Two conflicting answers are suggested: the first by those who insist that the issue in such a case is essentially a moral one—the school of thought represented by the newspapers already referred to (one of which declared that Parliament should “see exposed and cleansed whatever there may be in this noxious episode”), by the Bishop of Southwark, and by some at least of the pack that hounded Mr. Profumo from Ministerial office; the scandal, they insist, should not be covered up; the facts should be brought into the light of day; the claims of Truth are paramount.


The opposing school of thought maintains that in the interests of society at large, no less than those of the individual primarily concerned, the first duty of the possessor of such evidence (even if he is a politician or a journalist) is to keep it to himself; rather than lend his voice to the propagation of rumor, he should do all he properly can to preserve unbroken that façade on the maintenance of which depends the smooth functioning not only of the social organism but also, so long as ministries are manned by human beings and not by angels, of the machine of government itself.

Those who deplore the hushing-up of moral delinquencies on the part of politicians will insist that a nation cannot afford to be served by men whose private lives will not stand up to the severest scrutiny. On the other side it may be said that a nation looking for public servants cannot afford to limit to such persons the ambit of its choice. Certainly it would not conduce to the efficiency of administration if a blameless private life were deemed a necessary qualification for positions of public responsibility; such an ethical criterion would exclude from office many an outstandingly able man, and the impeccable morals of those who satisfied the test would hardly be a guarantee of their professional capabilities.

What is it, after all, that we really require of our public servants? Not, surely, that they should live spotless private lives (if they do, so much, from every point of view, the better), but that they should do their jobs efficiently and honestly, and should maintain in public the dignity and decency appropriate to their position. That a politician should be given to excessive drinking or that he should be a philanderer or an unfaithful husband is no doubt something that is for several reasons very much to be deplored; few people today, however, would feel that he should therefore on moral grounds be excluded, or extruded, from the Government. But if he cannot keep sober in public, if he is always to be seen about with women of obviously low character and habits, or if his private failing is displayed in newspaper headlines or made the subject of political debate, then he is surely disqualified from high office not on moral grounds but on grounds of decency; the rulers and representatives of a great nation must—the requirement is almost an aesthetic one—maintain in the eye of the public an appropriate dignity. Appearances count.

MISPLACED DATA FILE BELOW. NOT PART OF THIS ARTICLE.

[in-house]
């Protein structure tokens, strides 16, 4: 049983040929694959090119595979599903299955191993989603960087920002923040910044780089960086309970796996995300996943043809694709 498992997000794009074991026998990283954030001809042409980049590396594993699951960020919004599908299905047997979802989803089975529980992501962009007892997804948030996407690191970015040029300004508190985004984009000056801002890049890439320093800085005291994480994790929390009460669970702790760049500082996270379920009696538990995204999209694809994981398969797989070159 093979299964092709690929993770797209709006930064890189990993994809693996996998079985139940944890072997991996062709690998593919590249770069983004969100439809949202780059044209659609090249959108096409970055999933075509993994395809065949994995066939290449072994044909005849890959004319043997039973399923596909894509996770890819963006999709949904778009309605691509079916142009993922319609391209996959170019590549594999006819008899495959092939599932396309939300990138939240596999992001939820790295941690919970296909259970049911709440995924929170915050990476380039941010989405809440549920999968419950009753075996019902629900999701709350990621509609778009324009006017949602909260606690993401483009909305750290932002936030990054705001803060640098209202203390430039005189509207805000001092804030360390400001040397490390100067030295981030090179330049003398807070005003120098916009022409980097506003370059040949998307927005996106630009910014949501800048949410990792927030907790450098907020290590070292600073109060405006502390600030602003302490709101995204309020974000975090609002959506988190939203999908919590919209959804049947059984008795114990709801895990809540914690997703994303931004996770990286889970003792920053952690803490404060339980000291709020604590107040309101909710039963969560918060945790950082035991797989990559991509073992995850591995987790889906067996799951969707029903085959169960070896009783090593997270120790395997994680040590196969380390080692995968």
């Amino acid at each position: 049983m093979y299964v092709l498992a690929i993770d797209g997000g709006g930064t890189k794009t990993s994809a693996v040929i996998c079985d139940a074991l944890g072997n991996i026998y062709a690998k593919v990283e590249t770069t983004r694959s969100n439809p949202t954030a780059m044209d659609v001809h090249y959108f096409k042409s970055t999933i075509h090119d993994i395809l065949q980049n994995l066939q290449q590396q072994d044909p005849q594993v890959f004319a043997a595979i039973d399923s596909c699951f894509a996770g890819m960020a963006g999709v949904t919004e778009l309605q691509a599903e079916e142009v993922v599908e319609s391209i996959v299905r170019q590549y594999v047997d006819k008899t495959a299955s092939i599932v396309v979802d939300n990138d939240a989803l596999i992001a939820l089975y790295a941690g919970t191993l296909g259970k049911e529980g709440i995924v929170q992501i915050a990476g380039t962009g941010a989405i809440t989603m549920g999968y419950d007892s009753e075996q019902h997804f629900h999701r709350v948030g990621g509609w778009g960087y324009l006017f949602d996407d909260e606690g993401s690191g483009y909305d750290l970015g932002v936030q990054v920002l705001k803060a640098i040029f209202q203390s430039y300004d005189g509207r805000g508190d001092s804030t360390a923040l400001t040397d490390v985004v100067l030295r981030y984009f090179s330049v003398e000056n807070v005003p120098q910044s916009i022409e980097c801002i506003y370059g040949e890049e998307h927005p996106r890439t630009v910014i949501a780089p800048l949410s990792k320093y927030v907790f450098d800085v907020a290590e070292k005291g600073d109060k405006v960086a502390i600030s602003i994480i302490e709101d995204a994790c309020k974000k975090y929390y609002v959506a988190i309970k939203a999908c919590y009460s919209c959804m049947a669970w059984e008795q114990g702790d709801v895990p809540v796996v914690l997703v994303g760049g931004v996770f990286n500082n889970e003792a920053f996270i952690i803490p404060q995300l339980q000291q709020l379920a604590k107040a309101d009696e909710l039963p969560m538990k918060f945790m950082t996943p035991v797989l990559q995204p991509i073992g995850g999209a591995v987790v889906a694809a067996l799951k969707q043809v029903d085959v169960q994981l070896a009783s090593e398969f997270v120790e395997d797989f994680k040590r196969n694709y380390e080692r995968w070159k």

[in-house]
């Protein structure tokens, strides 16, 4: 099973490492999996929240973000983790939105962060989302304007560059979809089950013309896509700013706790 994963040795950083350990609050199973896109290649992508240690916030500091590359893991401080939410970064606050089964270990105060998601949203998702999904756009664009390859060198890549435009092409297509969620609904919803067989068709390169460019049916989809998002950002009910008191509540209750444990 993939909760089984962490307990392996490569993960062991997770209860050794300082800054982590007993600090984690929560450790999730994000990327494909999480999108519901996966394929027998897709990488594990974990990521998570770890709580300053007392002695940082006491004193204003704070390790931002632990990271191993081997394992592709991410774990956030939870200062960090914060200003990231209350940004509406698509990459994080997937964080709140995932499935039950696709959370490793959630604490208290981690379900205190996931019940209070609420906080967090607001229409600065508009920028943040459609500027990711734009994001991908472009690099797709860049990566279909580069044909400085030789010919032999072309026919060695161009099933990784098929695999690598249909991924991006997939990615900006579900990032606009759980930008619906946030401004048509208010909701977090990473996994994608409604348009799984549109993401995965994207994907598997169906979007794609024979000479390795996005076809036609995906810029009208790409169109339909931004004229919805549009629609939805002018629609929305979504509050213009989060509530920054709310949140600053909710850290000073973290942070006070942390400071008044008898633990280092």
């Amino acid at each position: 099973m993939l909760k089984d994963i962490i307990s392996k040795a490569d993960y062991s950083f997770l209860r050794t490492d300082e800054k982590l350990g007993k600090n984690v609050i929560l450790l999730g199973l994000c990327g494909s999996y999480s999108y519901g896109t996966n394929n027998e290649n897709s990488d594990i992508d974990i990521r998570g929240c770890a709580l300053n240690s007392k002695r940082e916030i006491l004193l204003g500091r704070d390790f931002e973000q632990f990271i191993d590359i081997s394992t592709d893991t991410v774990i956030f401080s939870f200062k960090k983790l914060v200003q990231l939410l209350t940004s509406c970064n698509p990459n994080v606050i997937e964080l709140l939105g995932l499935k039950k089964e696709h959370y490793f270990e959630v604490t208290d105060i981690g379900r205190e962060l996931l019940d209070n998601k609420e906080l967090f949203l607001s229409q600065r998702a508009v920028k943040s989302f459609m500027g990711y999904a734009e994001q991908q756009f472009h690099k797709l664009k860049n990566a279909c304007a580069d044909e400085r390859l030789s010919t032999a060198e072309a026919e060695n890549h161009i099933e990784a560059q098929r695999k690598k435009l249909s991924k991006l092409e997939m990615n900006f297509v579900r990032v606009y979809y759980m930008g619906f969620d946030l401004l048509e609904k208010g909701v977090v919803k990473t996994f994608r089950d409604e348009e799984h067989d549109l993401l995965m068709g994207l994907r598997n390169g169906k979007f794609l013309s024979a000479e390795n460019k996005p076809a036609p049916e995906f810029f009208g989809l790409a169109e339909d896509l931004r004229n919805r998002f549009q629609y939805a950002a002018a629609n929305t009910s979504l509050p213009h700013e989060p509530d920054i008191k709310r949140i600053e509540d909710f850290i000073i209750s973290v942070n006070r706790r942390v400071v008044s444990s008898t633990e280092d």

If that is so, it is in a real sense true to say that the crime in such cases consists in being found out; and that politicians or journalists who drag into the light of day the private weaknesses and peccadilloes of public men, so far from performing a meritorious action, are doing the nation a disservice by turning a private moral failing into a visible public blot; seeking to castigate one kind of offence, they are themselves accessories to the commission of another. Only over-riding considerations of public policy can justify in such a case the breaking of the protective crust erected by civilized society.

It was said, indeed, that such overriding considerations existed in the case now before us; it was not the moral aspect of the matter but its “security aspect,” if their professions are to be taken at face value, that moved those who pressed in Parliament for an inquiry into the Keeler affair—though this did not prevent Mr. Harold Wilson from sanctimoniously haranguing the House of Commons about the “odious record,” “the sickness of an unrepresentative section of our society,” and “the moral challenge with which the whole nation is faced.” Yet one wonders whether the public would ever have heard of the affair had not its circumstances, so heavily charged with possibility of scandal, afforded an opening for the Opposition to aim a crippling blow at the prestige of the Government, for dissident Conservatives to attempt the discomfiture of the Prime Minister, and for the proprietors and editors of newspapers to set before their readers a feast of nauseating innuendo. As soon as the matter was franked “Security” those who wished for one reason or another to exploit it could do so with a clear conscience, or at least with a plausible excuse, however little danger to security in truth existed.